After 21/2 years of military deep freeze, Turkish politics suddenly reawakened this spring. The military government recently lifted the 31-month ban on political parties it imposed after its takeover in 1980. The political arena was immediately invaded by dozens of aspirants - most of whom are newcomers to politics - trying to form new parties.
The reason so many of the personalities sprouting up on the political scene are new is that leaders and parties active before the military coup are barred from entering politics for 5 to 10 years.
But the military rulers' expectation of a strong, mass-supported party with new, ''clean'' leaders seems far from being fulfilled.
On both the left and the right, new groups are vying for the same votes in the Nov. 6 general elections. They are posing as the heirs of the two major outlawed parties - the Justice Party and the Social Democratic Republican People's Party - whose leading members are still active behind the scenes in spite of the restrictions.
Before the green light was given for the resumption of political activity, the military leaders did not hide their desire to see the emergence of a strong center-right party, possibly under the leadership of Prime Minister Bulent Ulusu.
But Mr. Ulusu failed in his efforts to obtain the support of former politicians and handed over the responsibility of prime minister to a former general and ambassador, Turgut Sunalp, who has formed the new Nationalist Democratic Party. General Sunalp has the full support of Turkey's president, Gen. Kenan Evren, and rightist political forces, but is challenged by several other groups also trying for the support of the moderate right.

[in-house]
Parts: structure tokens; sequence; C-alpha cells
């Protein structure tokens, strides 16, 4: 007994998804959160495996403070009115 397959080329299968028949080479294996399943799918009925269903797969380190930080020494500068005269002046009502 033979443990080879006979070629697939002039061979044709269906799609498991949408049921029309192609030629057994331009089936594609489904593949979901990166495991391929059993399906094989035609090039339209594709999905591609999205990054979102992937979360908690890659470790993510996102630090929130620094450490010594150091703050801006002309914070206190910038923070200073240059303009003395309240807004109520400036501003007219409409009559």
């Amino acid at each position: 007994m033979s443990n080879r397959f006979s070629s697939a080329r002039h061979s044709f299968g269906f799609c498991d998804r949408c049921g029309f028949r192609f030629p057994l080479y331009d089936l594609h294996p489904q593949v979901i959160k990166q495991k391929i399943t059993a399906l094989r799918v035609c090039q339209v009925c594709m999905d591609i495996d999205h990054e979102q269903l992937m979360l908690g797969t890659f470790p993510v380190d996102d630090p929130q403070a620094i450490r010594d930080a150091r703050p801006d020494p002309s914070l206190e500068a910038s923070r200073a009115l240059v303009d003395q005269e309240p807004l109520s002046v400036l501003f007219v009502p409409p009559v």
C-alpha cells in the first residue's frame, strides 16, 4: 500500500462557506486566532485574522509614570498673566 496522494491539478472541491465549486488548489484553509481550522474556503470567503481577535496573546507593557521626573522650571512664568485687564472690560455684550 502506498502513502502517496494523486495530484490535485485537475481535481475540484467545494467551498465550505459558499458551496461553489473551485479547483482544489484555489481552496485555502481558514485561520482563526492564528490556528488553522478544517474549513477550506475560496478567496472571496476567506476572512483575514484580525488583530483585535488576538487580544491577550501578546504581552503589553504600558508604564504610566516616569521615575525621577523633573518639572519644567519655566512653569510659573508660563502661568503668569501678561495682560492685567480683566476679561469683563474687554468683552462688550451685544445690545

Outlawed politician Bulent Ecevit, former prime minister and once leader of the Social Democrats, is refraining from favoring any group. Several personalities, most of whom are new names in politics, are striving to represent the Social Democratic front. This has already given rise to a half-dozen groups, each claiming to be the true representative of the moderate left.
One contender in the left is Necdet Calp, who has grouped several former members of the outlawed Republican People's Party. Another strong contender is Erdal Inonu, son of the former prime minister and president, Ismet Inonu.
The new parties will need a minimum of 10 percent of the total votes to be represented in parliament, thus avoiding the presence of small groups.